The European Court of Human Rights is an international court that adjudicates cases related to the European Convention on Human Rights. The court is based in Strasbourg, France and was established in 1959. It is composed of judges from each member state of the Council of Europe and is overseen by a President and Vice-President elected by the judges.

The European Convention on Human Rights, which serves as the basis for the court’s work, was signed in 1950 and has been ratified by all 47 member states of the Council of Europe. The Convention sets out a number of fundamental rights and freedoms, including the right to life, the right to a fair trial, and the prohibition of torture and inhuman or degrading treatment. Individuals who believe that their rights have been violated under the Convention can bring a case before the court.

The court’s jurisdiction extends to all member states of the Council of Europe, and it has the power to hear cases brought by individuals, groups of individuals, or states. The court is an important forum for the protection of human rights in Europe, and its decisions have had significant impact on the development of human rights law in Europe and beyond.

The court’s work is divided into two main areas: the processing of individual applications and the delivery of advisory opinions. In the case of individual applications, individuals can bring a case before the court if they believe that their rights under the Convention have been violated by a state. The court examines the case and determines whether the state in question has breached its obligations under the Convention. If the court finds a violation, it can order the state to take remedial action, such as paying compensation or changing its laws or practices.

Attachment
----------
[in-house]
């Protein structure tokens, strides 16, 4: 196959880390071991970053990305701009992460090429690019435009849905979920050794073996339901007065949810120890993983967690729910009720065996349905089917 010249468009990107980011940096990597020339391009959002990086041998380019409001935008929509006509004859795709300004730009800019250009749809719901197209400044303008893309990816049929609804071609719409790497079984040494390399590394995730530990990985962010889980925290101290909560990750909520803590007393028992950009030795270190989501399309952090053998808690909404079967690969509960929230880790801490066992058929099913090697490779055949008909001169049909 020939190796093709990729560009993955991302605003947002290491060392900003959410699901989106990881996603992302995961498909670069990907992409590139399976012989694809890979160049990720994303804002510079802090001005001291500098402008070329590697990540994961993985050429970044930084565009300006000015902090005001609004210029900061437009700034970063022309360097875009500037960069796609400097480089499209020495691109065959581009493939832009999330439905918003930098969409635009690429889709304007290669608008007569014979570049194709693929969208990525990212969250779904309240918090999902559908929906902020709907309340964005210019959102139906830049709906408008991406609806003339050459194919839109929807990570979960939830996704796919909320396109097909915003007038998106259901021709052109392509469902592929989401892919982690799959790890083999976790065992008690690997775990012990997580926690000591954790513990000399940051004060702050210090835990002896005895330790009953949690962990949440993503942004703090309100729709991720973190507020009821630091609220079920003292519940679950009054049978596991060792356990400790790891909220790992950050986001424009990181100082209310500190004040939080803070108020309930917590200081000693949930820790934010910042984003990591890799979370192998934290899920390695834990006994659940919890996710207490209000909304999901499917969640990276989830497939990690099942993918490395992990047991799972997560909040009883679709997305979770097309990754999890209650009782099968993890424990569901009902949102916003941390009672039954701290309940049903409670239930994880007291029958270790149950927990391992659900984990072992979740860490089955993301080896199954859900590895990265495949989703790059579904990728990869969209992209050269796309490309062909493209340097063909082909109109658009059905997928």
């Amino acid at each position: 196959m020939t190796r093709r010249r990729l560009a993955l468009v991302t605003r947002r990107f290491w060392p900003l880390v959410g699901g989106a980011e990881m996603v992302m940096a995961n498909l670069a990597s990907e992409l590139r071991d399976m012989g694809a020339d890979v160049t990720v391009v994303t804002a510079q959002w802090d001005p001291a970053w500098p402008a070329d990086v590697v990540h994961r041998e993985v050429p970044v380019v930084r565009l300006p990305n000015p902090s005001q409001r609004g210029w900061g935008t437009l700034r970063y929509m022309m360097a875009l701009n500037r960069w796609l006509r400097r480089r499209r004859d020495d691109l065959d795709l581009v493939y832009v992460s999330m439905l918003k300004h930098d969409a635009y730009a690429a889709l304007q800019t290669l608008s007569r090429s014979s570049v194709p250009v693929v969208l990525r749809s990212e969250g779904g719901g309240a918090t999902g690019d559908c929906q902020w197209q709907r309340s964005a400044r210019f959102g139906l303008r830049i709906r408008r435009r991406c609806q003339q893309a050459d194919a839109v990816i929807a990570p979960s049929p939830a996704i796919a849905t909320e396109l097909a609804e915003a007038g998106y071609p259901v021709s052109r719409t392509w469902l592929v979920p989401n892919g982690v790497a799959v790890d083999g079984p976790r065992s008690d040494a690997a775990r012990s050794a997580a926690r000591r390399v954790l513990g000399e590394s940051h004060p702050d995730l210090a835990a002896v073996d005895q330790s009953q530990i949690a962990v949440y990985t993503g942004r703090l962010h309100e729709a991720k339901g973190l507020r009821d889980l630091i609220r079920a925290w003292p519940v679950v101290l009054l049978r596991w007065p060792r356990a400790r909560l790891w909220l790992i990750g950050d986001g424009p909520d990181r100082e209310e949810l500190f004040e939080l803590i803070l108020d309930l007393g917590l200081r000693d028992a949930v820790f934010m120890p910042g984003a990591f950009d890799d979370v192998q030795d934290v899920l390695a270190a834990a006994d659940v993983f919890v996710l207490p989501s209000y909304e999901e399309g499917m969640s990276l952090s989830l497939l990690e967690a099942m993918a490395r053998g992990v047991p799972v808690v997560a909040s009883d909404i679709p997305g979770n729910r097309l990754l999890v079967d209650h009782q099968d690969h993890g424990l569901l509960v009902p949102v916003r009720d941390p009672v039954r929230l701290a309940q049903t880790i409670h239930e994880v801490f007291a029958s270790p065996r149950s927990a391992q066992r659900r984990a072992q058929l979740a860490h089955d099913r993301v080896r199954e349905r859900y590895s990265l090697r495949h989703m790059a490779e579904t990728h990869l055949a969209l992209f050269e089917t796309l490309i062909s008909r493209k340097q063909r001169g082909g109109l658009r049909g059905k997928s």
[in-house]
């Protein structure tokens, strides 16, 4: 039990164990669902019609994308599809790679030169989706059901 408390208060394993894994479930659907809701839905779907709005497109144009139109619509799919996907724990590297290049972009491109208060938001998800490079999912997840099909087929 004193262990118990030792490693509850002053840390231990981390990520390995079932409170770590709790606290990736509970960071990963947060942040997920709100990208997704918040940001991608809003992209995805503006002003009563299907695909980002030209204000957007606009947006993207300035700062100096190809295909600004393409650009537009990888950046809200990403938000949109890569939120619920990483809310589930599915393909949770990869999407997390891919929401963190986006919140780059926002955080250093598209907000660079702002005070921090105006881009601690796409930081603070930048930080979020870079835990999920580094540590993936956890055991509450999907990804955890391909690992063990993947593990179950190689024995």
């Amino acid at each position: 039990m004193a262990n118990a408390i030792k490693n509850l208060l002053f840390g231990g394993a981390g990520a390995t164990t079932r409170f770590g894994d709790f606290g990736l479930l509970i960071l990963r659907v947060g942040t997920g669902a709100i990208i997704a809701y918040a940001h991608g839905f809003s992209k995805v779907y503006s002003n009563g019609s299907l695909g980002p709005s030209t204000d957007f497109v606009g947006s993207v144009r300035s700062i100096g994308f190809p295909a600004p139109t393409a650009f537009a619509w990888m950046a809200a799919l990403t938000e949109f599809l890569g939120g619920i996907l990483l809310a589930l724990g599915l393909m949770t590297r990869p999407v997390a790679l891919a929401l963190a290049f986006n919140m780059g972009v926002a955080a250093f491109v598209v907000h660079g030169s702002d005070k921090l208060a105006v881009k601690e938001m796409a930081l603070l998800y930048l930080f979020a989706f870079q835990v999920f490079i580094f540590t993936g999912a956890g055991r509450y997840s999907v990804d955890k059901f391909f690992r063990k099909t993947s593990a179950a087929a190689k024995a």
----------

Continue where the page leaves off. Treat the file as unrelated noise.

In addition to individual applications, the court can also deliver advisory opinions on legal questions referred to it by member states or the Council of Europe. These opinions provide guidance on the interpretation and application of the Convention and its protocols.

The court’s decisions are binding on the states involved in a particular case, and states are required to comply with the court’s orders. However, the court does not have the power to enforce its decisions directly. If a state fails to comply with a court order, the Committee of Ministers of the Council of Europe can take action, such as initiating infringement proceedings against the state in question.

Over the years, the court has heard a wide range of cases relating to human rights, including cases involving freedom of expression, freedom of assembly, and the right to a fair trial. The court has also issued a number of landmark decisions, such as Soering v United Kingdom, which established that it would be a violation of the Convention to extradite a person to a country where they would face the death penalty, and Demir and Baykara v Turkey, which held that the prohibition of discrimination in the Convention applies to trade unions.

The court has also been involved in a number of high-profile cases involving controversial issues, such as assisted suicide and same-sex marriage. In the case of Pretty v United Kingdom, the court held that the UK’s ban on assisted suicide did not violate the Convention, while in the case of Schalk and Kopf v Austria, the court held that the refusal to allow same-sex couples to marry violated the Convention’s prohibition of discrimination.

In recent years, the court has faced criticism from some quarters over its perceived activism and alleged interference in the domestic affairs of member states. Some critics have argued that the court has overstepped its mandate and has become too involved in political and social issues. Others, however, have praised the court for its role in promoting and protecting human rights in Europe.

Despite the challenges it faces, the European Court of Human Rights remains a vital institution in the protection of human rights in Europe. Its work is essential in ensuring that the rights and freedoms set out in the European Convention on